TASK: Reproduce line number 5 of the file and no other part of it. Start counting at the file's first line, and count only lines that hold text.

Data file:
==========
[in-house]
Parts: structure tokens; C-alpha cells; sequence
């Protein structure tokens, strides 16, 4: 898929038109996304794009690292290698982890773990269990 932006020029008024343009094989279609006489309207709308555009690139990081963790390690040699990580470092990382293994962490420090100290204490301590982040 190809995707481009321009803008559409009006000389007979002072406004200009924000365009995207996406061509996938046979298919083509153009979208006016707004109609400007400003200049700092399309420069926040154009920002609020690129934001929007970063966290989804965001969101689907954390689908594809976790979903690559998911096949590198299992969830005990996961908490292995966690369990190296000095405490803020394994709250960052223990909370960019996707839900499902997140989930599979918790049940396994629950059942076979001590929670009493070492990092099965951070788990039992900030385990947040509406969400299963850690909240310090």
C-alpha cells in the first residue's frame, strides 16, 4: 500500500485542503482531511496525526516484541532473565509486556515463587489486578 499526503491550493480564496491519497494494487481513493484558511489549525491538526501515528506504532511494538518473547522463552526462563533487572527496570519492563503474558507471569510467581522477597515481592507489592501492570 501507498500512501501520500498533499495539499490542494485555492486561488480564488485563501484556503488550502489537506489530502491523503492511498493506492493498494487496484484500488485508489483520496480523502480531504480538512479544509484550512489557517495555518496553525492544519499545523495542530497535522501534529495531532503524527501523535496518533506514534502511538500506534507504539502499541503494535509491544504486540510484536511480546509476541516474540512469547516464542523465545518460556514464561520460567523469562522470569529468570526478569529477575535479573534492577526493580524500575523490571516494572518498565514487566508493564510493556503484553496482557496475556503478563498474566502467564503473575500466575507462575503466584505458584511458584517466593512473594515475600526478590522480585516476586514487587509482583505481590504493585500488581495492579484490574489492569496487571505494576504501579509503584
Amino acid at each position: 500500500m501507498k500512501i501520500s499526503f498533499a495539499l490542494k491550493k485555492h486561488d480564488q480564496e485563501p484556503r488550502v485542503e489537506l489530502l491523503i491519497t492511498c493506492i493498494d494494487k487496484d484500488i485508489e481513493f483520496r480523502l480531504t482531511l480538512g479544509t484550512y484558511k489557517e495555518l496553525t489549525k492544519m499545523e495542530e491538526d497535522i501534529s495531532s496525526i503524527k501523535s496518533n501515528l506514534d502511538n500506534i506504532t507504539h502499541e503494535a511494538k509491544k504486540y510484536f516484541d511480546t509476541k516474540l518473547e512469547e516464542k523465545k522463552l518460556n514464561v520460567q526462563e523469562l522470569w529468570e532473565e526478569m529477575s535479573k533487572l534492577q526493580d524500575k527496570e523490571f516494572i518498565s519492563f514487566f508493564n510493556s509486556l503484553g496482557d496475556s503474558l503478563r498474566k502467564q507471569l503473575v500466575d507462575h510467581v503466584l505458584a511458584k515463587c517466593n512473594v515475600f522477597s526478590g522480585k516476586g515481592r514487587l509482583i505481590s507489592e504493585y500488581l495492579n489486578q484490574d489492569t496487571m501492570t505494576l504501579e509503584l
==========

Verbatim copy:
Amino acid at each position: 500500500m501507498k500512501i501520500s499526503f498533499a495539499l490542494k491550493k485555492h486561488d480564488q480564496e485563501p484556503r488550502v485542503e489537506l489530502l491523503i491519497t492511498c493506492i493498494d494494487k487496484d484500488i485508489e481513493f483520496r480523502l480531504t482531511l480538512g479544509t484550512y484558511k489557517e495555518l496553525t489549525k492544519m499545523e495542530e491538526d497535522i501534529s495531532s496525526i503524527k501523535s496518533n501515528l506514534d502511538n500506534i506504532t507504539h502499541e503494535a511494538k509491544k504486540y510484536f516484541d511480546t509476541k516474540l518473547e512469547e516464542k523465545k522463552l518460556n514464561v520460567q526462563e523469562l522470569w529468570e532473565e526478569m529477575s535479573k533487572l534492577q526493580d524500575k527496570e523490571f516494572i518498565s519492563f514487566f508493564n510493556s509486556l503484553g496482557d496475556s503474558l503478563r498474566k502467564q507471569l503473575v500466575d507462575h510467581v503466584l505458584a511458584k515463587c517466593n512473594v515475600f522477597s526478590g522480585k516476586g515481592r514487587l509482583i505481590s507489592e504493585y500488581l495492579n489486578q484490574d489492569t496487571m501492570t505494576l504501579e509503584l